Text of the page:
For a time in the "flower power" years of the 1960s, the music of India achieved a stunning degree of success in America and England, largely propelled by the earnest efforts of George Harrison, guitarist of The Beatles, to study and apply that music in his own work (in such songs as "Norwegian Wood" and "Within You, Without You.") The Rolling Stones' Brian Jones played the sitar on the hit single, "Paint It, Black" in 1966. A little later, Miles Davis employed embellishments from Indian instruments like the tabla and tamboura in his early 1970s jazz "fusion" experiments. And, there was a time in the electronica/techno heyday of the 1990s that Indian music was given some exposure--hip hop label Tommy Boy, for example, put out a compilation album that fused electronica with Indian sounds in interesting ways. At about the same time, producer/bassist Bill Laswell formed Tabla Beat Science, in which a wide variety of Western sounds were melded with the virtuoso playing of tabla master Zakir Hussain and other Indian musicians.
Still, there is nothing like going directly to the source to discovery the wonder and power of Indian music, although a vast country like India has a great variety of regional sounds and styles. In southern India, to take one example, songs of the Carnatic tradition are very different than music played elsewhere in the country. In any case, today's selection is a fantastic introduction to two of the acknowledged masters of Indian ragas: Ravi Shankar (born 1920 and who just recently performed in Los Angeles at age 91!) and Ali Akbar Khan (1922-2009). Sitarist Shankar is by far better known in the West, because of his association with classical musician and conductor Yehudi Menuhin and with Harrison and because he found a way to tap into the Western market, espeically his performance at the Monterey Pop Festival . Khan, on the other hand, is hardly known, but his sarod playing is just as formidable and breathtaking.
The 1973 compilation album, simply titled Ragas, by Shankar and Khan is a fantastic introduction to Indian music and the work of these two masters. The two appear together on the first two tracks "Raga Palas Kafi" and "Raga Bilashkani Todi" along with tabla player Kanall Dutta and Nodu Mullick and Ashish Kuman on tamboura. These pieces were released in 1964 as The Master Musicians of India, while the third and fourth pieces, "Raga Ramdas Malhar" and "Raga Malika", feature Khan alone as soloist and supported by musicians on table and tamboura who were not credited on the album The Soul of Indian Music, which came out in 1965. Both albums were issued by the jazz label, Prestige, which was bought later by Fantasy Records, issuer of this compilation.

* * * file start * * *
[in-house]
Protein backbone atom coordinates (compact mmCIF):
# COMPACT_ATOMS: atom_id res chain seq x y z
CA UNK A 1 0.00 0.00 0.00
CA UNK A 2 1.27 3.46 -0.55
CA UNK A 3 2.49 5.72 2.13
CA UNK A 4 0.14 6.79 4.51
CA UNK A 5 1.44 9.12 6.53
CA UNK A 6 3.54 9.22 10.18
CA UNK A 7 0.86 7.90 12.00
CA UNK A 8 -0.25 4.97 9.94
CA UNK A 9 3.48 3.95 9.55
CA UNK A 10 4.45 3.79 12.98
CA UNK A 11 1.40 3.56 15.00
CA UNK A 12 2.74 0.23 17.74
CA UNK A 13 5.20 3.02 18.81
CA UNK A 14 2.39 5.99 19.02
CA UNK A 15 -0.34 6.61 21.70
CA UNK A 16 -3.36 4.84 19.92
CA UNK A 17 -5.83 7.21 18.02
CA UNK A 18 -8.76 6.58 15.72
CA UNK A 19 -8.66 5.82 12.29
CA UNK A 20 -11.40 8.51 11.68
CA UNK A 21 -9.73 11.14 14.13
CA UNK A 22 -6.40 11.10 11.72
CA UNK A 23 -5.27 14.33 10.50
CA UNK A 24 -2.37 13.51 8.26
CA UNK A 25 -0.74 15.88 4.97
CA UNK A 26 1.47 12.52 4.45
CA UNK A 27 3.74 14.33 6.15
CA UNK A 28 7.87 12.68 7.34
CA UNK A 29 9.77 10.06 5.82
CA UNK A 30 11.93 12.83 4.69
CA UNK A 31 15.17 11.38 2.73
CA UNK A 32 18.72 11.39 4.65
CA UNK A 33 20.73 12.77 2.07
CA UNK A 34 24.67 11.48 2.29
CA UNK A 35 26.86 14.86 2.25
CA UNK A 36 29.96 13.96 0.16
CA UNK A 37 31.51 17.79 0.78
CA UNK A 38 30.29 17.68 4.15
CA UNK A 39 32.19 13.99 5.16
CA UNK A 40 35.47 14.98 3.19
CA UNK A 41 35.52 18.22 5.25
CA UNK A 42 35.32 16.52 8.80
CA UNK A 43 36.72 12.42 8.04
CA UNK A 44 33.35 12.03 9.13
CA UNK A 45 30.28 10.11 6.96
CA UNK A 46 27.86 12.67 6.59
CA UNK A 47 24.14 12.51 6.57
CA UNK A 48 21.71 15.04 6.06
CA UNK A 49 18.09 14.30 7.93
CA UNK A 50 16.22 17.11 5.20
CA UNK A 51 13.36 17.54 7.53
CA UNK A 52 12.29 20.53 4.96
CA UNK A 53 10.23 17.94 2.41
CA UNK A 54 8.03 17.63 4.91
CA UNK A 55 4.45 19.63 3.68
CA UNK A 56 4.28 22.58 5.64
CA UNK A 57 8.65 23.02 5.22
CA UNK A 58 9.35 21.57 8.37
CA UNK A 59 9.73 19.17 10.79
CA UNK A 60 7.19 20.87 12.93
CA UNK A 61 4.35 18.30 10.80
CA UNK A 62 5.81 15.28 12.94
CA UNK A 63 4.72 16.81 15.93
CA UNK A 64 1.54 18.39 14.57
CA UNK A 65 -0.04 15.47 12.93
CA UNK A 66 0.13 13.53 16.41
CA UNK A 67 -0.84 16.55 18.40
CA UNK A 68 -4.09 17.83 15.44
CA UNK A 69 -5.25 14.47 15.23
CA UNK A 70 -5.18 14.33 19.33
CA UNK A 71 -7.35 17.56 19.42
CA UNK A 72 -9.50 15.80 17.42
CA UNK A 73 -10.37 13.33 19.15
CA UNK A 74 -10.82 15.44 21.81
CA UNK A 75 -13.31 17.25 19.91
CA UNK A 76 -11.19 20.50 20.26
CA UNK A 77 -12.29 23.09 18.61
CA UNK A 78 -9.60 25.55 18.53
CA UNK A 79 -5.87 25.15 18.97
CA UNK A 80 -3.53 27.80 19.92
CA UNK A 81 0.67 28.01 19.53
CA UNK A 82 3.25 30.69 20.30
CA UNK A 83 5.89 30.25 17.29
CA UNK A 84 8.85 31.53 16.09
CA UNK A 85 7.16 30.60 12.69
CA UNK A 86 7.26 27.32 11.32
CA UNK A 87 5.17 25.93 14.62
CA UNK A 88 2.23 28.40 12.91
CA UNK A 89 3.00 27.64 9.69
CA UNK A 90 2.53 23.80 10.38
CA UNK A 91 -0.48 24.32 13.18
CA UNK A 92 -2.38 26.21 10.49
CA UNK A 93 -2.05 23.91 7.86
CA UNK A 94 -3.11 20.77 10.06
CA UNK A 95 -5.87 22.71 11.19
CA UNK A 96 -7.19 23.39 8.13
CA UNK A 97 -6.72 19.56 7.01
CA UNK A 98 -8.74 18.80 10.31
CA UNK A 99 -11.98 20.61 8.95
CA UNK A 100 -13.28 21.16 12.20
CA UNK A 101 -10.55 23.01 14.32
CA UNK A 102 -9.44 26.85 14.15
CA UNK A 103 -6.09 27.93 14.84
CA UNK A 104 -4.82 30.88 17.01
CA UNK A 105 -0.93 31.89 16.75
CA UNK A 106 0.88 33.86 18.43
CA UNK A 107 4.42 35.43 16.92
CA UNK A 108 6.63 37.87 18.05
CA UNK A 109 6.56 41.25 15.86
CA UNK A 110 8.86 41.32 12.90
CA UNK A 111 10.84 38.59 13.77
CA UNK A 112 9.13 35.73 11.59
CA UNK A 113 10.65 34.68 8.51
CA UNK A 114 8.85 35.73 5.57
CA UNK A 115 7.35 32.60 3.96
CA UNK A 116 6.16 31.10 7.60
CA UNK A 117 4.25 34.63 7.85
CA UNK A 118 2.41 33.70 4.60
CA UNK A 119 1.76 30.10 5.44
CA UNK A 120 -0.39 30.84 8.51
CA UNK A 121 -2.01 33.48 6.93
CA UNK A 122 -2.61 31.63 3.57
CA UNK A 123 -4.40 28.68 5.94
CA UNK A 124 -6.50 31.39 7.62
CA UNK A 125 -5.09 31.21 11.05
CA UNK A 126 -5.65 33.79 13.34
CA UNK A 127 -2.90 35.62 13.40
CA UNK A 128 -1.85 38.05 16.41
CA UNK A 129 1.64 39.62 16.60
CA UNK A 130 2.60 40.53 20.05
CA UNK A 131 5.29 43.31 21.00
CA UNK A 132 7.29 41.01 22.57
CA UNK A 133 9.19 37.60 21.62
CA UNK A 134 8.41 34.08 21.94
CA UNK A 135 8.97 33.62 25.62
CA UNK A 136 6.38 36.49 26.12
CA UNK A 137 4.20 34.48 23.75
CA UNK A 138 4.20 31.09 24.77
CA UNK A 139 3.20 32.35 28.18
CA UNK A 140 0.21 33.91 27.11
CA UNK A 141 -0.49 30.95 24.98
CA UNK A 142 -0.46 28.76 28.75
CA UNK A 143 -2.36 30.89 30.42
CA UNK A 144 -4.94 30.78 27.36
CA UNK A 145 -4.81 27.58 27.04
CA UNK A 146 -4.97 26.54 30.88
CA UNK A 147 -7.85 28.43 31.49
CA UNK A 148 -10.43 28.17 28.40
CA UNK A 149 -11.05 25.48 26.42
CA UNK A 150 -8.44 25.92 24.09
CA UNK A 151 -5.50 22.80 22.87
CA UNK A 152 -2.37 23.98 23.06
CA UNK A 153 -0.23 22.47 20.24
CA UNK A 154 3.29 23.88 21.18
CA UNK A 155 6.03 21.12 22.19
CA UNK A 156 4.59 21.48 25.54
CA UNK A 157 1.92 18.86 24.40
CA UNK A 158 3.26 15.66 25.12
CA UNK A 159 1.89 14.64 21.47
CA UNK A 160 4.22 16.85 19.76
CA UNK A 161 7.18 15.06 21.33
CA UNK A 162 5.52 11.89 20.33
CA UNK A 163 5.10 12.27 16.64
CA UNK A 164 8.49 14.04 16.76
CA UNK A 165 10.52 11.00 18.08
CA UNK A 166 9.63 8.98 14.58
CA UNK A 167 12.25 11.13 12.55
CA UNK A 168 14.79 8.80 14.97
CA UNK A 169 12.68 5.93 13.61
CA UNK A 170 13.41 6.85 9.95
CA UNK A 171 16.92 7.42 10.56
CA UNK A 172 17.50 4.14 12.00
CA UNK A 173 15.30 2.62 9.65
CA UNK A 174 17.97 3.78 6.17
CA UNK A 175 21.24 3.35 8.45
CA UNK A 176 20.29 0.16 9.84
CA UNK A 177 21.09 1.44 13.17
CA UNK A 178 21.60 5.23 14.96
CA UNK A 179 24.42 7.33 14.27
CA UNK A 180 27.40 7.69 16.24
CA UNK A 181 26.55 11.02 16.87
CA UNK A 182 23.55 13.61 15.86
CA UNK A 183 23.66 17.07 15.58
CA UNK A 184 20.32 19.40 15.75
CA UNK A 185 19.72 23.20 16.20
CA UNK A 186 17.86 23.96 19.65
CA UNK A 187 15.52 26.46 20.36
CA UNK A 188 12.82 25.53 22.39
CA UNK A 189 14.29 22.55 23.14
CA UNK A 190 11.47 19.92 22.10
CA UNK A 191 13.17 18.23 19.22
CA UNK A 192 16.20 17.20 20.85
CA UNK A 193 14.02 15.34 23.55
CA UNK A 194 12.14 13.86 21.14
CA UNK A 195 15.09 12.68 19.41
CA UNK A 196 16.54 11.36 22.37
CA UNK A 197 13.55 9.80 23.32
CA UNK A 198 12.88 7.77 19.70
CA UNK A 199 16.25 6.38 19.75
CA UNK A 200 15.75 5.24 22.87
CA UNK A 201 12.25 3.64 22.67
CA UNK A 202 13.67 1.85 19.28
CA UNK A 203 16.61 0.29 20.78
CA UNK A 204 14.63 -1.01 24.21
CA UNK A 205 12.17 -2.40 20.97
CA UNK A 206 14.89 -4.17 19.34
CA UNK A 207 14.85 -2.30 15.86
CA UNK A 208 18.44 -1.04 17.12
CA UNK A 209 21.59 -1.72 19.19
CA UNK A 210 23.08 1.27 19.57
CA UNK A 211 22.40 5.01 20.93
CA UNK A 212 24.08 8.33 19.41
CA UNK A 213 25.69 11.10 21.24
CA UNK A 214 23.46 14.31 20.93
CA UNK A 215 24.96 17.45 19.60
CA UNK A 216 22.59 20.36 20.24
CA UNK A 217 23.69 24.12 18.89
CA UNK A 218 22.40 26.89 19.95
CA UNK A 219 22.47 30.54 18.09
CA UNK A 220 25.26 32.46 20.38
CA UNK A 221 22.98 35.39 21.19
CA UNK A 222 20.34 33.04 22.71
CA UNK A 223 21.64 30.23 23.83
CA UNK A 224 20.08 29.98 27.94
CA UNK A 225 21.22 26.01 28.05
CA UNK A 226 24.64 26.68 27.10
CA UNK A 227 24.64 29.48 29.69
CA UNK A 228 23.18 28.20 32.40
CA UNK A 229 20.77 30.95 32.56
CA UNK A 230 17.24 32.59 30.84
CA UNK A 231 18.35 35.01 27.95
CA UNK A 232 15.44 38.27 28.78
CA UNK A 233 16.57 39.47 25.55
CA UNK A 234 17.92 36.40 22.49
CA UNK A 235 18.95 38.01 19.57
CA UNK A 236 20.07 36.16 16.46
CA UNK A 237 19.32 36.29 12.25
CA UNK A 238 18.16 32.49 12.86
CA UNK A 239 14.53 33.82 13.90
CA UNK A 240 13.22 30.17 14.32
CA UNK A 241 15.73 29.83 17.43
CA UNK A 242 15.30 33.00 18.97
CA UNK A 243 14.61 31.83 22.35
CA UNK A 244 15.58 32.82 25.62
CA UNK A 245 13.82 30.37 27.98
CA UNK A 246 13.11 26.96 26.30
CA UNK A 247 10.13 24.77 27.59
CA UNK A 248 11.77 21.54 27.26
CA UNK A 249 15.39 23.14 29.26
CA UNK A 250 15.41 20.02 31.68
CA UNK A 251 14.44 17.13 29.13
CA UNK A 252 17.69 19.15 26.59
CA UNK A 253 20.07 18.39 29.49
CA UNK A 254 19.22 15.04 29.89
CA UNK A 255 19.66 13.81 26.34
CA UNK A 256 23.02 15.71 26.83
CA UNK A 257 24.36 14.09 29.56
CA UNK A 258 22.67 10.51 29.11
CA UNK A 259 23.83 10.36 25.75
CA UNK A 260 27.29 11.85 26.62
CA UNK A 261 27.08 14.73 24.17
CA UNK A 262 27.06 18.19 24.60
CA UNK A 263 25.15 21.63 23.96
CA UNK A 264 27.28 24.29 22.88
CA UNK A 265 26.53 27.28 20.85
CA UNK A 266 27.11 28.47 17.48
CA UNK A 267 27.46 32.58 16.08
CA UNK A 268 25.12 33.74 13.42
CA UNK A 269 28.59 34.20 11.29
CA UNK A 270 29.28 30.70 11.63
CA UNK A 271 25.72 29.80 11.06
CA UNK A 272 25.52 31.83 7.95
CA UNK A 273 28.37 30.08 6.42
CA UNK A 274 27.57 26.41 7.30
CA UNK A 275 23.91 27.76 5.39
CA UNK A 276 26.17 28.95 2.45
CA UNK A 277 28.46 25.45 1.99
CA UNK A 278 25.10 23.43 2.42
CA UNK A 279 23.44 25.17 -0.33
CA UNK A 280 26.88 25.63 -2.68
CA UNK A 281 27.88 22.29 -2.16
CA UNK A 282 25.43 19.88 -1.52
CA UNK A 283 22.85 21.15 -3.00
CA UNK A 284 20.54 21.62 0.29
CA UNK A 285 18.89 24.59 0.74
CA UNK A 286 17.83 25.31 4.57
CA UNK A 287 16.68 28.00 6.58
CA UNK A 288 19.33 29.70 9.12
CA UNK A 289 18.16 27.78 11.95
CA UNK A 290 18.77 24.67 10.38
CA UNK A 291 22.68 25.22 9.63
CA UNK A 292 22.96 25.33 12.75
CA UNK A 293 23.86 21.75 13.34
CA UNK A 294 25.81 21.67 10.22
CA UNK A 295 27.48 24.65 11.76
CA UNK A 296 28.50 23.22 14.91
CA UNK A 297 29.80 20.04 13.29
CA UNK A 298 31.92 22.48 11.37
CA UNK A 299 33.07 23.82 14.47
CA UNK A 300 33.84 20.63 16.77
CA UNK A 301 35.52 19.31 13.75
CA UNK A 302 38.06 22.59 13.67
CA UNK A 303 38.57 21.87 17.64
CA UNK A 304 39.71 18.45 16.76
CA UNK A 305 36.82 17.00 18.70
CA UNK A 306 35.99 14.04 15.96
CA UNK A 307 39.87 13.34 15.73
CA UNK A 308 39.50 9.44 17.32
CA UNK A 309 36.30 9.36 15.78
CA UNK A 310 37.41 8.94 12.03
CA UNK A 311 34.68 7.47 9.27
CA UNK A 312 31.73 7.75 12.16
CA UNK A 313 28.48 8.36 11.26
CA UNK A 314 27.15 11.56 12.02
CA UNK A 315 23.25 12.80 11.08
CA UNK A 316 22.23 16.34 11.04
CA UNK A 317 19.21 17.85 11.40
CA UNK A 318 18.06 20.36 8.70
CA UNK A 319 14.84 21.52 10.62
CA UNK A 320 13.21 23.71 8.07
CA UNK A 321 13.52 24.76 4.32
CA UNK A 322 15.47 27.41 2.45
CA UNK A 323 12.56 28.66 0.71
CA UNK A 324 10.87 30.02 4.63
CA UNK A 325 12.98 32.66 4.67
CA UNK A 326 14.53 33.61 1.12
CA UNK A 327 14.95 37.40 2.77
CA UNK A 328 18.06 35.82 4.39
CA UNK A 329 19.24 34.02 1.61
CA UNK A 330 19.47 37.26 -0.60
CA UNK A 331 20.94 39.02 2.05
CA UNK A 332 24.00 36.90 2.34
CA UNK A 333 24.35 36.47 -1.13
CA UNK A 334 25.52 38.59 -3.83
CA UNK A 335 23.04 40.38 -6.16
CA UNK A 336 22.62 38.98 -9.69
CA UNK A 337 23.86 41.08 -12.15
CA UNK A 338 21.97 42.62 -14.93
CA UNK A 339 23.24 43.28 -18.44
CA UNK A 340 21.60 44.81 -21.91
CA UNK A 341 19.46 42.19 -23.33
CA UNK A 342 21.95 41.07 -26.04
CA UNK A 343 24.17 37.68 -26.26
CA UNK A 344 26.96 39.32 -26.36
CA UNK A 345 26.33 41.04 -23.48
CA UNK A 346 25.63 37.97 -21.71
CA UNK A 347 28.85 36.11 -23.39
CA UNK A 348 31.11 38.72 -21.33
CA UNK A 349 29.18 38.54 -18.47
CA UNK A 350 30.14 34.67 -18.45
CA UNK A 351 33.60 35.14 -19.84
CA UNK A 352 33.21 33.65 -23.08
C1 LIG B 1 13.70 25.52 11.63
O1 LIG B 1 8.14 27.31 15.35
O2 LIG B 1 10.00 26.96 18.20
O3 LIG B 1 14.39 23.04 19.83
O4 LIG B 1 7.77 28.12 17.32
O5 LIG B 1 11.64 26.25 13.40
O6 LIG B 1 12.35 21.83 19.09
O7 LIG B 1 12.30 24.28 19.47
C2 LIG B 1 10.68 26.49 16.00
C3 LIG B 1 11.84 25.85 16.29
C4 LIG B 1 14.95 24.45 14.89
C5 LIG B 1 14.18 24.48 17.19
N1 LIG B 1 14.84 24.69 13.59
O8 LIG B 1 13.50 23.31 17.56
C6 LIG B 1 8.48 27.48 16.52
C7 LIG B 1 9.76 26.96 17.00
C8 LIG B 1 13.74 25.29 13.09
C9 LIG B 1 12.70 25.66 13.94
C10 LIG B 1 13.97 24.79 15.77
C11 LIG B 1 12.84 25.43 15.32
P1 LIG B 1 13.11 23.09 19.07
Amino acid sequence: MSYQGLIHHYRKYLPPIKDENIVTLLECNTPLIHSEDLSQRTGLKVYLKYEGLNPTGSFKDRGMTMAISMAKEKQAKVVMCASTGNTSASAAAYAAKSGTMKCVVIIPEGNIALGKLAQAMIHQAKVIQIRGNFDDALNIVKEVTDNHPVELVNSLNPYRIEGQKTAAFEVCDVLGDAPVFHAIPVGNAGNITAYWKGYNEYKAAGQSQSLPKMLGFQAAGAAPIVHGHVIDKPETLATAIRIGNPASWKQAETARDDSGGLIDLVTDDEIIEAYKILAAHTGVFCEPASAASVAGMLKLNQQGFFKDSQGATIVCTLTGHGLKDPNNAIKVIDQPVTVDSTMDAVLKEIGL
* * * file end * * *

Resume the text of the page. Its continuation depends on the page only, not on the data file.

Ragas represents exceptional performances that bring out the emotion and feeling that the word "raga" represents. Indeed, there are important philosophical underpinnings to the raga tying into Hindu scriptural teachings, specifically the relation of the notes and tones of raga playing to the development of spiritual consciousness and a "non-manifest sound" that is a universal one, reaching to and from far beyond the confines of this planet alone. The musicians, in fact, are trained to not only learn the technical aspects of playing their instruments, but the philosophical act of meditating upon the rupa or form of the piece as they play it, so that they can fully develop their playing and spiritual connection to the themes, which evoke particular emotions.
For most listeners, though, enjoying the raga does not necessarily entail the application of any spiritual connection to Hindu philosophical thought. Instead, the listener can simply enjoy the music, from the slow introduction and statement of the melody to the gradual buildup of the music over the course of, in this case, roughly twenty minutes per piece, to a peak of brilliant improvisations that show the great range of Shankar and Khan in both the technical and emotional realms, while the rhythms of the tabla and the foundational support of the drone created by the tamboura underpin the flights of fancy achieved by the soloists. Listen to what we might call the embellishments that Shankar and Khan employ, through such techniques as slides, trills and echoes, and the two utilize a wellspring of variations of notes in scales that lead to a hypnotic apex, which then leads to a conclusion through the tamboura's drone.
There are many examples of world musics tied to direct spiritual experiences, such as that of the Sufi and the whirling dervish or the gnawa of Morocco and the gamelan of Bali, to name a few. The Indian raga is a kindred example and, whether one appreciates and accepts the philosophical premises and underpinnings or not, it is worth the effort to at least reflect upon the range of emotions that the music brings from a religious and philosophical standpoint. It enriches the experience far beyond the playing of notes, tones, semi-tones and octaves and allows the listener to get some idea of the millenia of tradition embodied in the music. A person can truly grow through the exposure to and appreciation of music from all over the world, including the sublime raga. This album is as good an example as any that testifies to the power of this art form.
There have been comments online about the subpar sound on this recording, but the performances ought to outweight any concerns about the 1990 remastering job done by Fantasy. This is spellbinding music by masters at peak form!
Ravi Shankar/Ali Akbar Khan: Ragas (Fantasy, 1973)
Raga Palas Kafi 20:11
Raga Bilashkani Todi 19:56
Raga Ramdas Malhar 18:43
Raga Malika 18:59